El Salvador Update
3rd of October, 2006
San Salvador—Last week in Carasque, Chalatenango, a truckload of soldiers arrived without noticed, and before consulting with local authorities climbed the hill behind the village. When members of the community board of Carasque realized what was going on, they fired up the PA system to call the community together. Given that the inhabitants of this region were persecuted for twelve years during the Salvadoran Civil War by the same army, the presence of soldiers is seen as a threat by many. The community decided to follow the soldiers up the hill, and confront them to find out what they were doing, and if they had permission from the property owners to be on the land. Open being questioned, the soldiers allegedly replied claiming they were surveying the land for environmental damage, deforestation, and erosion. However, community leaders maintain that the soldiers were accompanied by foreigners linked to the mining companies operating in the region; an ominous sign for the population of North-eastern Chalatenango which has overwhelmingly voiced its opposition to mining.
Since the July 5th shootings in the National University in San Salvador, military presence in the organized communities of the Association for the Development of El Salvador—CRIPDES has increased, under an array of different justifications. Military presence has been most pronounced in the departments of Chalatenango and San Vicente. Riding the wave of reactions around the country to the rising violence and especially the shootings at the National University, this month the Salvadoran Legislative Assembly passed an anti-terrorism law, pushed by the Administration of President Tony Saca and his right wing ARENA party.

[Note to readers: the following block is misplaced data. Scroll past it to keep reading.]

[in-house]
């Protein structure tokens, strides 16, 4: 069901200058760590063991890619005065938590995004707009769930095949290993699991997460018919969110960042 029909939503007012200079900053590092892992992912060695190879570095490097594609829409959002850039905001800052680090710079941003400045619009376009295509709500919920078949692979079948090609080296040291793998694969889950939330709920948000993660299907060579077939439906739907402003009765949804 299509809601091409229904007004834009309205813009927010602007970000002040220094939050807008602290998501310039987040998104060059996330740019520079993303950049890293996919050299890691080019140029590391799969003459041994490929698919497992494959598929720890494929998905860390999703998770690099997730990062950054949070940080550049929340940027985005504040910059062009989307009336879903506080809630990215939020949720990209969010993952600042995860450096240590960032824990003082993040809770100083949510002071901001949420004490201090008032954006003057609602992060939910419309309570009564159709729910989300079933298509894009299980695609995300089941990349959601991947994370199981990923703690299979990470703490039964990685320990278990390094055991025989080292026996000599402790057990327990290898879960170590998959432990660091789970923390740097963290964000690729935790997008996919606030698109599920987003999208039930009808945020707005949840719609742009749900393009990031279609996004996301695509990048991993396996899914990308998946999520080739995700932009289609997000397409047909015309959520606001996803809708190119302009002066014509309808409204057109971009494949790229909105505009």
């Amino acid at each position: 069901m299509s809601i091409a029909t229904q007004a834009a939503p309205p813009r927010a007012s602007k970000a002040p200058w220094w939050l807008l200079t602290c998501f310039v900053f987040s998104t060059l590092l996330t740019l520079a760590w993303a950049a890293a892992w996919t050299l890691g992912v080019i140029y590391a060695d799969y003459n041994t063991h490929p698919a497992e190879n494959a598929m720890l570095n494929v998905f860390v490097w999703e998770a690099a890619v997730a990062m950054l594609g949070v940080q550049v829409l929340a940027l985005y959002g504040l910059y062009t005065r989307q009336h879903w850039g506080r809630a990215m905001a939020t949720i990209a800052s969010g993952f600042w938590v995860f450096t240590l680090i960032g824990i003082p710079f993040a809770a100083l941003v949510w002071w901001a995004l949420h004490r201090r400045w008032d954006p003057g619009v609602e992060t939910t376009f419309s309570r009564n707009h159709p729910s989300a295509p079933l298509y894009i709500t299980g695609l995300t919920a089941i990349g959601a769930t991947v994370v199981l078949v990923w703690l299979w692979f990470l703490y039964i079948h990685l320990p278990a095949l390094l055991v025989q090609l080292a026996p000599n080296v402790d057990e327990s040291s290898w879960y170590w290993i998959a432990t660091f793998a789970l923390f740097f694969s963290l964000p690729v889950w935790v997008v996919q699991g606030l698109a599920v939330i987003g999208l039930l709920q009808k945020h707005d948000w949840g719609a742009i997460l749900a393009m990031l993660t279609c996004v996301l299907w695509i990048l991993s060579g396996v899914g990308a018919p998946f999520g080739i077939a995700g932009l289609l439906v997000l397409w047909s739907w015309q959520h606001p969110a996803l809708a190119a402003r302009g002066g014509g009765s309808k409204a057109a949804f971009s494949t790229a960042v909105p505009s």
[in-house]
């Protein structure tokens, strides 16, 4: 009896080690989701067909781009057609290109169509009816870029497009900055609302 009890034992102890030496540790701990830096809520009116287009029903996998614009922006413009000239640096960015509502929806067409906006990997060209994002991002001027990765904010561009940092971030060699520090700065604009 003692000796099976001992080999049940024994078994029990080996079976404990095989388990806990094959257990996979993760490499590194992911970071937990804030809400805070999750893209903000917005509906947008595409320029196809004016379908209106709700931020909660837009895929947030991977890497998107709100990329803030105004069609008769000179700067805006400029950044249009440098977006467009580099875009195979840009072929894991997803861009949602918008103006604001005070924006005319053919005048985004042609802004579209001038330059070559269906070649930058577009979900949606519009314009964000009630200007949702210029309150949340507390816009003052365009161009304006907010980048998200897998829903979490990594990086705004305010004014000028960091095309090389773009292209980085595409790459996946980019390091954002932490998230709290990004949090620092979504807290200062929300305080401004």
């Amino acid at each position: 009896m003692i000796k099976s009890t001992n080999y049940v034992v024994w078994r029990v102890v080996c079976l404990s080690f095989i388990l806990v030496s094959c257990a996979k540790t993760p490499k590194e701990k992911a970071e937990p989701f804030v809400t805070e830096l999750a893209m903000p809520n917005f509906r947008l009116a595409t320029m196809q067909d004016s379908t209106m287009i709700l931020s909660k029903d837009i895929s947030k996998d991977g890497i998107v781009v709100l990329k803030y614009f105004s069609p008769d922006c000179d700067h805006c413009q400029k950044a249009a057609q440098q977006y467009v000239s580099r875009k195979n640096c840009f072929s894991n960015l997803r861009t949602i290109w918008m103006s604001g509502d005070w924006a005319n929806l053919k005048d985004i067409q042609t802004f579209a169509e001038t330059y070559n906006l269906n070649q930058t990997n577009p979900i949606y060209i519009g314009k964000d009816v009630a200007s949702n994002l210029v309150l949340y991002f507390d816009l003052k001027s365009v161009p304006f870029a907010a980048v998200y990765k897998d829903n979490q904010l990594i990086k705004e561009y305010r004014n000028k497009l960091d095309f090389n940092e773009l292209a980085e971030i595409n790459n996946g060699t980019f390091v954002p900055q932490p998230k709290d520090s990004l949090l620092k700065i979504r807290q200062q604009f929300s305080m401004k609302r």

Debate last month over the law unleashed a fierce barrage of name calling in the Legislative Assembly, calling back the ghosts of the Civil War. While not entirely unusual, the extremes of the debate illustrate the polarized democratic spaces within the country, and the fear-mongering tactics of the Saca Administration. Case in point was the discourse by Walter Guzmán of the right wing ARENA during Assembly discussion of the anti-terrorism bill. He accused the left wing parties and social organizations opposed to the Government of being terrorists, presumably for questioning the law. Guzman’s outburst is alarming, given that some of the principle concerns about the law have to do with its lack of a definition of what is considered terrorism, and consequently, who may be defined as terrorists. Thus, the definition is left up to the Executive Branch (controlled by the same ARENA part, which after the July 5th shootings blamed its principle political opposition the FMLN for being linked to the attacks). ARENA had insisted that the law was not designed to criminalize social protest nor achieve political designs, rather to guarantee public security, yet Guzman’s comments contradict that stance.